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3 things to do before end of financial year

The year seems to fly by in the blink of an eye. Before you know it, the end of the financial year is looming and you might not be quite aware of what you need to do. Whether it's a few months down the track, or just a few weeks, preparation is key. It's the perfect time to get your fiscal health sorted and your finances in working order. With this in mind, here are three tips to get ready for June 30.

1. Check your insurance policies

The penultimate few weeks of the financial year are an ideal time to take stock of all the income protection measures you've got in place. Insurance is one of the biggest things to keep in mind – and having this organised and ready could not only save you money, but provide more security for your dependents. If you haven't got cover – or have the minimum amount – it might be the right time to extend you policies.

This is especially relevant if you're under 31. From July 2000, the government introduced Lifetime Health Cover (LHC), which is designed to encourage people to take out health insurance earlier and maintain it over their life. For every year over 30, you will pay 2 per cent more, as well as an extra 2 per cent for every year you don't have it after this date. By taking out health cover, you can avoid LHC loading and save yourself a bundle down the track.

2. Organise your tax records

Keep in mind that some forms of income protection insurance are tax deductible. According to the Australian Taxation Office, you can claim the cost of these premiums against the loss of your income. This could be a handy strategy to use going forward, but remember that you'll also need to list any payment you receive on your tax return – luckily, the end of the financial year gives you the perfect chance to do this.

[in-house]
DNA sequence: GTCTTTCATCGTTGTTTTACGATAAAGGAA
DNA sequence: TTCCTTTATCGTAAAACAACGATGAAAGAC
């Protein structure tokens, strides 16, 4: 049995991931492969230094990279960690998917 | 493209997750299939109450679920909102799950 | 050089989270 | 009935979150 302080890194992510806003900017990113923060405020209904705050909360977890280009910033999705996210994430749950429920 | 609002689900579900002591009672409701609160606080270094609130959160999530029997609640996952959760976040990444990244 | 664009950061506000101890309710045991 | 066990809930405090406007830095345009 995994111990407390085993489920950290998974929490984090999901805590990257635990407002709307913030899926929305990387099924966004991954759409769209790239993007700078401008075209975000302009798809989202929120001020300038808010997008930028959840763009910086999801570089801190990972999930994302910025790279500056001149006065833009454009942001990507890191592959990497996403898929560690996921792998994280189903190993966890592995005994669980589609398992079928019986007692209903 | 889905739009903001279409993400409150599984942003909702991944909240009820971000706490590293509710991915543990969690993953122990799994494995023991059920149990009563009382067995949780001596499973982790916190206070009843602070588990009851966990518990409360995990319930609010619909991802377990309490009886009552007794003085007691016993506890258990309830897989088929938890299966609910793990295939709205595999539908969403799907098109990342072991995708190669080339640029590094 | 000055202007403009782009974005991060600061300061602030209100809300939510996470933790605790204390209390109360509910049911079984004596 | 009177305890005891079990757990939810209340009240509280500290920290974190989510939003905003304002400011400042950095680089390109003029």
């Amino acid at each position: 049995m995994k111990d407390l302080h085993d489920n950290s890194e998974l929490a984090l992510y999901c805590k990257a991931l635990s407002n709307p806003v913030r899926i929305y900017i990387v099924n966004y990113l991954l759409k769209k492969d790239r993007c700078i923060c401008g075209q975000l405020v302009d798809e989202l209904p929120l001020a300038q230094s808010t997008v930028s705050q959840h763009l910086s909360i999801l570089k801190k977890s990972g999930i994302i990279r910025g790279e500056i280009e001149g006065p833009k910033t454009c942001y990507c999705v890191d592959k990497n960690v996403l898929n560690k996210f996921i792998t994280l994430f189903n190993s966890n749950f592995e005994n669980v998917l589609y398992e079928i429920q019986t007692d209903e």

Be proactive with your tax documents. The ATO requires you to have your tax returns – which runs from June 1 July and ends on 30 June the following year – in by October 31. Instead of leaving it to the last minute, book an appointment with your financial adviser and accountant now before the fiscal year wraps up.

3. Think about your investment property

Buying an investment property can be very strategic and this is especially the case when it comes to tax. Whether your rental is positively or negatively geared, as it gets older, items wear out. In other words, they depreciate – and this is a big reason why a lot of people choose to put their money into a home. You can make a claim for the property and its fittings, repairs, maintenance, management fees and rental losses over the financial year.

If you hadn't put much thought into this strategy, there's no time like the present. Have a talk with your financial adviser before June 30 about how this could help you.

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